09 December 2016

In the US, They Get Lectured to, in the UK, They Get Fined

Pfiser and its distributor, Flynn Pharma, raised the price of an epilepsy drug by 2600%.

The UK authorities £84.2 million and £5.2 million respectively:
In September 2012, the amount the National Health Service (NHS) was charged for 100mg packs of anti-epilepsy drug phenytoin sodium went from £2.83 to £67.50 ($3.56 to $84.98), according to the UK's Competition and Markets Authority (CMA). As a result of the price increase, NHS expenditure on the drug increased from about £2 million ($2.52M) a year in 2012 to around £50 million ($62.95M) in 2013.

The CMA has ordered the two companies involved, the US pharma giant Pfizer and UK-based distributor Flynn Pharma, to pay record fines of £84.2 million ($106.01M) and £5.2 million ($6.55M) respectively, and to reduce their prices for phenytoin sodium. Both have said that they will be taking legal action to overturn the decision.

Before September 2012, Pfizer sold the drug in capsule form to UK wholesalers and pharmacies under the brand name Epanutin, and the prices of the drug were regulated. That month, Pfizer sold the UK distribution rights for Epanutin to Flynn Pharma, which "de-branded" the drug. A spokesperson for the CMA explained in an e-mail to Ars what this meant in practice:
Prior to de-branding, Pfizer's prices were governed by the Pharmaceutical Price Regulation Scheme (PPRS) which prevented any large prices increases. The PPRS applies only to branded products. After Flynn purchased the UK distribution rights from Pfizer, it de-branded the products. As de-branded (or genericised) products, the PPRS price controls did not apply, which allowed Flynn to charge whatever prices it wanted. De-branding did not have the consequence of increasing prices; rather it removed the PPRS restriction on Flynn increasing the prices.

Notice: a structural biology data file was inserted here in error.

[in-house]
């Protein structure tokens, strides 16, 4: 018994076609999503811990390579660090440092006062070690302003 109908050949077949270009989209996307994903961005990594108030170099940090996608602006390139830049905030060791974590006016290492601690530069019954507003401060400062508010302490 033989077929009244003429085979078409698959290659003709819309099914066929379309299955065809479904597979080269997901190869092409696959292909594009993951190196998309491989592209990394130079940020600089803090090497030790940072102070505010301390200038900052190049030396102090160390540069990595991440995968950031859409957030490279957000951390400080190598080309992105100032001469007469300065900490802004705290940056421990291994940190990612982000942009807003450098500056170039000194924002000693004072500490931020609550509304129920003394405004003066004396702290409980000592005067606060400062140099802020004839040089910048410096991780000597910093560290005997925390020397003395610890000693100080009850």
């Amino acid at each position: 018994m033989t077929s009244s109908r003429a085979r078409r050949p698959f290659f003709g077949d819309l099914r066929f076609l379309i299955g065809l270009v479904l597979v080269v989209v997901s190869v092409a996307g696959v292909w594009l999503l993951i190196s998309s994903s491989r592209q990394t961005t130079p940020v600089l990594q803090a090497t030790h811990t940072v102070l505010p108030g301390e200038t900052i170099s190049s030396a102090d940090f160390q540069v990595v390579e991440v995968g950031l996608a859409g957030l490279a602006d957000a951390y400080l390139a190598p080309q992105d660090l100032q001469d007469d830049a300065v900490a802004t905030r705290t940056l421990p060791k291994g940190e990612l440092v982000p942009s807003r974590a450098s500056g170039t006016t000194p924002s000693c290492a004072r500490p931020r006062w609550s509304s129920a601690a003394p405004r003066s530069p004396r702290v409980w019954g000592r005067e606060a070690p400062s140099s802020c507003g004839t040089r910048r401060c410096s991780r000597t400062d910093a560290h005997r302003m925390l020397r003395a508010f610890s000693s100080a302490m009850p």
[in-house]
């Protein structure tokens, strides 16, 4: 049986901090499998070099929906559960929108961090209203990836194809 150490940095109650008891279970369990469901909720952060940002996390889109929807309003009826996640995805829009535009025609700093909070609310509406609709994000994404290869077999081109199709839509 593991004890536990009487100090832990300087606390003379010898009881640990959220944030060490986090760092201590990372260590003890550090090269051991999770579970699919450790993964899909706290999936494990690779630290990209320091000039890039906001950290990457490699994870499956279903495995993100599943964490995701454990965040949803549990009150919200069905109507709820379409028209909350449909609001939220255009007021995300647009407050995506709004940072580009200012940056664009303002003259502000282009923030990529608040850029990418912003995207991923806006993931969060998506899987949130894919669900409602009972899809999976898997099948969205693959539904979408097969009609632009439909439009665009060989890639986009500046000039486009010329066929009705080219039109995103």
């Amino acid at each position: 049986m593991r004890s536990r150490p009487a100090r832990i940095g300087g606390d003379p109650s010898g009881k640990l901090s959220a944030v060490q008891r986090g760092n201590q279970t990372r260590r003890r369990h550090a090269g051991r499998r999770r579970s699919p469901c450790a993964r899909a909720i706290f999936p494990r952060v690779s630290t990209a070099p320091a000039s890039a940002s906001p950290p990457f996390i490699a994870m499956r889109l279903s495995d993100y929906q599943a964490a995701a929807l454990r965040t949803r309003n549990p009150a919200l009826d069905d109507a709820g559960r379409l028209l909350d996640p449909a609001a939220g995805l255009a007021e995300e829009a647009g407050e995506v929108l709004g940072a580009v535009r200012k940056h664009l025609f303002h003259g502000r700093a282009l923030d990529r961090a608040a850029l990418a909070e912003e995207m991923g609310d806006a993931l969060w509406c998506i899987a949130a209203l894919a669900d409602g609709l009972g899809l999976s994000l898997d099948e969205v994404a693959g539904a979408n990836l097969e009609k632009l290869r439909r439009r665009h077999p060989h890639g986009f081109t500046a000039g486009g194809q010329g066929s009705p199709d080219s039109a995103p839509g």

Normally, we would expect competition to lead to the price of a generic product to fall. However, the characteristics of this drug—i.e. the constraints on switching patients to other drugs—mean that did not occur.
In response to the complaints of the pharm pig-felchers, CMA replied:
In response to this, the CMA spokesperson told Ars: "the fact that other companies may have been charging high prices does not entitle Pfizer and Flynn to charge excessive and unfair prices."
This is an attitude that is unthinkable in the United States.

If Bernie Sanders, and Elizabeth Warren, and Keith Ellison, and their fellow travelers can make people think in terms of unfair and excessive prices, the battle is already half won.

The neoliberal "Washington consensus", which seems to be composed of equal parts Ayn Rand and hypocrisy, needs to be overthrown.


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